- Starting link auto-negotiation
- Getting auto-negotiation results
- Getting link status (link up or down)
This avoids duplicating this functionality in every Ethernet driver.
VxWorks PHY device management
VxWorks takes a different approach. The Ethernet driver has to provide methods for reading and writing the PHY registers via the MDIO. However, the PHY management is performed by an independent PHY driver, which:
- Advertises the supported media to the network stack
- Manages PHY initialisation, configuration and status reporting
- Sets the PHY mode (10/100 Mbit/s or 1000 Mbit/s)
- Starts link auto-negotiation
- Provides link status
For many PHY devices the generic PHY driver is sufficient for them to operate correctly and pass data to/from the MAC. Generally, the MAC just needs to know the PHY mode (to set up clocking and data path) and the link state (to let the network stack know when data can be sent).
Marvell and Broadcom PHYs are notable exceptions. They often require device-specific drivers to perform complicated and proprietary initialisation steps and get status information from non-standard registers in addition to the well-defined Clause 22 registers.
RTOS support for Clause 45
Recent versions of QNX and VxWorks have added some support for managing Clause 45 PHYs. QNX SDP 7.1 includes a Clause 45 version of their MII management library that uses the Clause 22 to Clause 45 indirect register access mechanism. This includes support for a small handful of Clause 45 PHYs. However, I had to glean this from the MII header files as the documentation does not explain this.
The difficulty comes in using this library to support a new device that needs a vendor-specific initialisation sequence or provides status via vendor-specific registers, or does anything that is outside what is defined by Clause 45. A standard QNX development licence does not provide source code for the OS libraries so the options are:
- Get a source licence and update the MII library yourself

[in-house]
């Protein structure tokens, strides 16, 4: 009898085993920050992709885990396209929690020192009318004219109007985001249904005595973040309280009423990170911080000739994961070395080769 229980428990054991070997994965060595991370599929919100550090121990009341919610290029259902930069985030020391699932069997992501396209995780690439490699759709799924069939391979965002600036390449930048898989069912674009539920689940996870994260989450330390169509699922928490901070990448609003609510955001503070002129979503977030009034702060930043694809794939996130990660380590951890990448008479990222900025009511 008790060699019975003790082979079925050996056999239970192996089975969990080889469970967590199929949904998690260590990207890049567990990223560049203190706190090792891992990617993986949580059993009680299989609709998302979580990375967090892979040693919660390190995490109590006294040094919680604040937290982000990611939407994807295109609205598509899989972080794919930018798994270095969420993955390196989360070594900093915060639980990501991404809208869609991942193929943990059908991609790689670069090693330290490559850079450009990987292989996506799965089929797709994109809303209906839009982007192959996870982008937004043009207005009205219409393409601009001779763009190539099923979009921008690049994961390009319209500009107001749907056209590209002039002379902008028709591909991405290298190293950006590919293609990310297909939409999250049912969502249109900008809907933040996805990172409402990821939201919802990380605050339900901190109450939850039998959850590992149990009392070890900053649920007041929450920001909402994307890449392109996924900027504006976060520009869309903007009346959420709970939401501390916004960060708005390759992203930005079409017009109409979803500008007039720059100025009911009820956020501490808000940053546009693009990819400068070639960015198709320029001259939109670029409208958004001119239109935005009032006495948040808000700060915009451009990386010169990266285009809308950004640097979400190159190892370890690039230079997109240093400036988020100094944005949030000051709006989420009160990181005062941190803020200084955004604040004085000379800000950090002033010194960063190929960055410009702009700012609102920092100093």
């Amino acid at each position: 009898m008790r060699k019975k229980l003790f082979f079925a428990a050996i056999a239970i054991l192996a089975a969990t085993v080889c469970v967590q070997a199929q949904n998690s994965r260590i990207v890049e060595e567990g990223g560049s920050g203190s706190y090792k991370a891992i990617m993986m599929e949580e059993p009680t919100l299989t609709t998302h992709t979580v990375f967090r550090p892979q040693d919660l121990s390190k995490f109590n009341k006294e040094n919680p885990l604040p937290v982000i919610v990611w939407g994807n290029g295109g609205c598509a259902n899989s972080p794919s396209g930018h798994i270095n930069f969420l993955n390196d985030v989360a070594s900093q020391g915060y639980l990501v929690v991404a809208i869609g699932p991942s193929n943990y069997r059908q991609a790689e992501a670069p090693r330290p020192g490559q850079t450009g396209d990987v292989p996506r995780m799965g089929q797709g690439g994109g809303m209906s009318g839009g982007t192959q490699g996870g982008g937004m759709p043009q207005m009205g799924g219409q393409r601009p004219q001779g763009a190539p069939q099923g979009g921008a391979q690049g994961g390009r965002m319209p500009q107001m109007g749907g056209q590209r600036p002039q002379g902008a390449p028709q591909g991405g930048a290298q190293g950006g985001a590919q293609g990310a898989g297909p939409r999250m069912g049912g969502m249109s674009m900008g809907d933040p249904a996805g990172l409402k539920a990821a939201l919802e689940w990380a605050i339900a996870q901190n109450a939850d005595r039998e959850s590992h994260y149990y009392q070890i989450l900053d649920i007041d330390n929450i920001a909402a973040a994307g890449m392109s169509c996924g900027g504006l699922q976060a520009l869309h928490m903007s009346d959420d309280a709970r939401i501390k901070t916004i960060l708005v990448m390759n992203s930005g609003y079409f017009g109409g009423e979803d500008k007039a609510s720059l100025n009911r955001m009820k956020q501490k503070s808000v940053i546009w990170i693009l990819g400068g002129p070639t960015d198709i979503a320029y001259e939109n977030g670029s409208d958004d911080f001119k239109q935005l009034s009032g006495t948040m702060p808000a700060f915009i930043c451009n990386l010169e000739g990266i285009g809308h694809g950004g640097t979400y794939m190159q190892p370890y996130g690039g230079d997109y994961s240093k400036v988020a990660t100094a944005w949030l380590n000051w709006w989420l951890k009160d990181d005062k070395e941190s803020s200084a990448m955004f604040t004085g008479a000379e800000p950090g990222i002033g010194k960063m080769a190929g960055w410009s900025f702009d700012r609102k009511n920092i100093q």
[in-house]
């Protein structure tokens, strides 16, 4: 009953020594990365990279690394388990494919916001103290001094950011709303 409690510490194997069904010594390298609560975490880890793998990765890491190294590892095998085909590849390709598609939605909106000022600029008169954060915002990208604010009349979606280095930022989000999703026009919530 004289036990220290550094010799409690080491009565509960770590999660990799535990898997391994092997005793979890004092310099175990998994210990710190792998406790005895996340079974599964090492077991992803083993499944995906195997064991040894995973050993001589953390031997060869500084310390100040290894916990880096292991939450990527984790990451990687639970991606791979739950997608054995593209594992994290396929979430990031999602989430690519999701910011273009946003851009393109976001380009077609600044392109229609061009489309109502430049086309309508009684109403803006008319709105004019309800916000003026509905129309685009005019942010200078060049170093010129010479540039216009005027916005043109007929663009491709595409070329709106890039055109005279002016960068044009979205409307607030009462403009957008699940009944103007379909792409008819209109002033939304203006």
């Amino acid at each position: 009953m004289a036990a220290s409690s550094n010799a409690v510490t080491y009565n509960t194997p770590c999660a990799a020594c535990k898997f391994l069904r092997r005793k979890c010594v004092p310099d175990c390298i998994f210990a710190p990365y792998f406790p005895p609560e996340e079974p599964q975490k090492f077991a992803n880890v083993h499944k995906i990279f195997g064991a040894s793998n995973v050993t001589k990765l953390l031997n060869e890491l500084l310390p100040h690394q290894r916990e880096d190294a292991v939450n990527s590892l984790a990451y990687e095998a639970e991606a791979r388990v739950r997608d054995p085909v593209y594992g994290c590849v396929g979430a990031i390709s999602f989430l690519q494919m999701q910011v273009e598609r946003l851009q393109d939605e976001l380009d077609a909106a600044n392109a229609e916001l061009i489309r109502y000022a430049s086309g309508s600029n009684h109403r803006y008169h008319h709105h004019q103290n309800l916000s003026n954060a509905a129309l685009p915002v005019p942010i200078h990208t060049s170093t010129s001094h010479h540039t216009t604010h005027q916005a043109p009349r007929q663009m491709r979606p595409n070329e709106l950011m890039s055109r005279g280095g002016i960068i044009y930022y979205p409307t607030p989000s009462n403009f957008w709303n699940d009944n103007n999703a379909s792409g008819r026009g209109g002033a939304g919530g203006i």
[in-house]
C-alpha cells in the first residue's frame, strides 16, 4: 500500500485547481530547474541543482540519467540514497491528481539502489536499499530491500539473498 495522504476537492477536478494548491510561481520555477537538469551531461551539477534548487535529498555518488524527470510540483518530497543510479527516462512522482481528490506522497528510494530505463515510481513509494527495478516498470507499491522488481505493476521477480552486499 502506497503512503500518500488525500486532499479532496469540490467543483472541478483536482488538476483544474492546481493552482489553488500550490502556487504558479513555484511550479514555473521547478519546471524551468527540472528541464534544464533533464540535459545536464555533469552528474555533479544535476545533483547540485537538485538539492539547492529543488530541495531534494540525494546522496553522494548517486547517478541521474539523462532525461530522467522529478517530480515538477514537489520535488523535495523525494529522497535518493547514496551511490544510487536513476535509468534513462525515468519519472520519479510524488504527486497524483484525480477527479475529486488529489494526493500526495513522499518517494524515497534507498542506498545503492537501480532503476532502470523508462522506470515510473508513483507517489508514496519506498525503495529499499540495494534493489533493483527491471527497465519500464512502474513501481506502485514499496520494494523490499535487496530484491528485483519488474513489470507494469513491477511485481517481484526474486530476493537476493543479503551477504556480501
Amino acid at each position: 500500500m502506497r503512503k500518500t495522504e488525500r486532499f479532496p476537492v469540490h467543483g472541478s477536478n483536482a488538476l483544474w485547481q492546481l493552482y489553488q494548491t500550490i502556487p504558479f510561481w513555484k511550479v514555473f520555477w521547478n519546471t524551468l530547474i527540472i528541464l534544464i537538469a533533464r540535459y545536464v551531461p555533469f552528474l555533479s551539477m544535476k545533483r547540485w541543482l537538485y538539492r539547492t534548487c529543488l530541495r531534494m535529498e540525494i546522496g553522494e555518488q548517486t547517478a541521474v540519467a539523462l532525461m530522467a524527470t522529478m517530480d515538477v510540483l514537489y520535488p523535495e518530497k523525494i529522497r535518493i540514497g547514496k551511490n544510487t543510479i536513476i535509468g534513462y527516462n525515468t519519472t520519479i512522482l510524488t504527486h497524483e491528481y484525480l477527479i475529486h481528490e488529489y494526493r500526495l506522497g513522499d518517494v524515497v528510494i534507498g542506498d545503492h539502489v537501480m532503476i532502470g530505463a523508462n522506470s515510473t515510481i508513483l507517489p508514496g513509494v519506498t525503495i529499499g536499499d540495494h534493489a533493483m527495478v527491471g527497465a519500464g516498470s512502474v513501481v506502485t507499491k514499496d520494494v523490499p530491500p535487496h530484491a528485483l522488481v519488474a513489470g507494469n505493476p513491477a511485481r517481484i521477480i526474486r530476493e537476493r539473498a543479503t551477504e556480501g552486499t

- Get Blackberry consulting service to do it
- Put the PHY driver support into the MAC driver
Clause 45 PHY management: a data driven approach
Our QNX client didn’t want to do any of the above. They wanted a solution that was both extensible and didn’t involve writing new code to add support for additional devices. In fact, they proposed a data-driven approach that defined the following attributes for PHY:
- Device Id (register 2 and 3)
- Registers (and access sequence) to set the link speed
- Registers (and access sequence) to read to get link speed
- Registers and values to set to initialise the device
Adding support for a new device in the future would simply require a new entry in the PHY attribute table.
The key to making this work was to emulate a Clause 22 PHY that could be managed by the QNX MII management library just like a read Clause 22 PHY. When the MII management library accessed a standard Clause 22 PHY register our code accessed the necessary Clause 45 PHY registers and turned the data into a value that was returned to management library.
Time will tell how extensible this approach really is but I was reasonably pleased with the outcome.
It’s just a driver
The VxWorks solution was quite different for the following reasons:
- kernel and device driver source code is provided with a standard development licence
- VxWorks has a PHY driver model that defines methods and responsibilities
- VxWorks 7 includes support for Clause 45 register indirection via Clause 22 registers 13 and 14
In other words all we had to do was write a new PHY driver and the VxWorks VxBus driver framework took care making it accessible to the MAC driver.
It also makes for a dull narrative: man writes driver.
The odd thing is that the QNX network stack is based on the NetBSD network stack which does have the concept of a PHY driver. It’s not clear why this was not incorporated into QNX but maybe if I had a source licence things would have looked different.